Bee Happy with Honey

I’m a big honey fan. I use it all the time in my cooking, from my daily morning porridge to a sugar replacement in various cakes and other delicious baked goodies. Not only do I prefer the taste of honey to regular sugar most of the time, it’s a lot better for you. But that’s not particularly ground-breaking. I think it’s safe to say that most of us know that honey is good for you. After all, who doesn’t love a warm honey and lemon drink in winter when they have a sore throat or cold?

Nevertheless, after running out of honey a few weeks ago, I went down to the supermarket to buy some more and realised. After spending several minutes staring blankly at the wall of honey in front of me, that I actually had no idea what half of the labels were telling me. There was a nice selection of jars and bottles with pretty little buzzing bees and mouthwatering honeycomb pictures on them (the cheaper varieties). And then, there was an array of “Manuka” or “Jarrah” honeys with “TA 15+” or something similar on the labels (typically about double the price). Now I, being someone who is always willing to fork out a little more for higher quality food products, eventually picked up the “Organic Australian Jarrah Honey TA 15+” without knowing what about half of the label meant. So I set about doing a little bit of research that I though I would share with you.

“TA” or “Total Activity” or anything similar that you might find on a honey jar refers to the honey’s antimicrobial properties which, in plain English, means its healing properties. In fact, honey is one of the oldest documented medicines in the world! It is good for healing wounds because it maintains a moist wound while preventing infection. It is also good for combatting bacteria and disease inside the body, hence why hot honey and lemon drinks are one of the best natural remedies for cold and flus!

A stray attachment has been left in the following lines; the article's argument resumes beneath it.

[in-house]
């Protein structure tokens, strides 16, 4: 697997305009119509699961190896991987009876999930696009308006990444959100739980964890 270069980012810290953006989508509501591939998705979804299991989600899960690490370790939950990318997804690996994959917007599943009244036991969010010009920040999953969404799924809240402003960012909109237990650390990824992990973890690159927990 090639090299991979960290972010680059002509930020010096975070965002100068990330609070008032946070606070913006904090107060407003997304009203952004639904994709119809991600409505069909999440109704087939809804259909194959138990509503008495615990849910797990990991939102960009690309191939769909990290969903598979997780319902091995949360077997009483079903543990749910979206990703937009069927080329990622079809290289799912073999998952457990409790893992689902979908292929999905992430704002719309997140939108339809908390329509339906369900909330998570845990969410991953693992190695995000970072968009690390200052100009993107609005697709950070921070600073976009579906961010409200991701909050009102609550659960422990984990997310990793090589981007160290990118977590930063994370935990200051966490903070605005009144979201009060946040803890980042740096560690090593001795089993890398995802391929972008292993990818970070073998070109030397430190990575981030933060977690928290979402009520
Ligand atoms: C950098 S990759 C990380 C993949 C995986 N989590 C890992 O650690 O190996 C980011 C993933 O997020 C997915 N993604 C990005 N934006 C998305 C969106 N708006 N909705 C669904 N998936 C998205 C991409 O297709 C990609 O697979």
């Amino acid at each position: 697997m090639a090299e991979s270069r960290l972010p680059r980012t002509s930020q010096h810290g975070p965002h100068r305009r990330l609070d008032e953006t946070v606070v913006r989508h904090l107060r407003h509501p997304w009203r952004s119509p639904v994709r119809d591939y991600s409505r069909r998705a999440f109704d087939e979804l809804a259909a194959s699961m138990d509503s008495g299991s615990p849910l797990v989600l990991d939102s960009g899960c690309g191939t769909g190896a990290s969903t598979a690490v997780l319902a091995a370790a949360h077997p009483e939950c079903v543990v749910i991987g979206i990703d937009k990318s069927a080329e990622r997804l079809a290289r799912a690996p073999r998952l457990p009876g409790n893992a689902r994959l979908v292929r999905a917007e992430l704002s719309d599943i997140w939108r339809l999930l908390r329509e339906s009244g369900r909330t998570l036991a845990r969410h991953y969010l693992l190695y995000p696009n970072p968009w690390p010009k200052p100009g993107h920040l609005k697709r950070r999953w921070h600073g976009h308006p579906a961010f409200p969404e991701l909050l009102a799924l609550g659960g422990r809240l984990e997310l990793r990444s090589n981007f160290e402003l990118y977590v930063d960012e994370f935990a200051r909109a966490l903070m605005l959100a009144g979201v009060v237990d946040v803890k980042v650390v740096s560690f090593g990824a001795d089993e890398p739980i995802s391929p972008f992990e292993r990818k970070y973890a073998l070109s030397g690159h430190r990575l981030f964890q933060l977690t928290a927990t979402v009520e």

The terms “Manuka” and “Jarrah” simply refer to the plant the bees pollinated. The Manuka bush grows mostly in New Zealand and the Jarrah tree grows mostly in Western Australia. The reason it’s so much more expensive is because it’s quite difficult to make sure the bees only use those specific plants. Finally, the number of “Total Activity” refers to the strength of antimicrobial properties in the honey. The higher the number, the stronger the healing properties. I also read somewhere that you don’t really get higher than TA 20+ and that 15-20 is more than adequate.

But does it really matter? I mean do you really need to pay so much more for a honey with a higher TA? The answer is basically it depends. The nutritional benefits of honey are present in most types of honey, though obviously check the label for unnecessary additives. I find that going for organic honeys tends to be a safe option quality and taste wise, but for general daily use, it really doesn’t matter if you have a high TA honey or not. However, if you’re feeling unwell or have a sore throat, a honey with a higher TA is likely to be more beneficial due to its medicinal qualities.

So all in all, honey is awesome! Hopefully next time you stand in the honey aisle at the supermarket, you, like me, won’t need to spend an inordinate amount of time blocking the aisle while you “um and ah” over which honey to pick (or maybe you didn’t to begin with)! Either way, happy honey eating/drinking! xx
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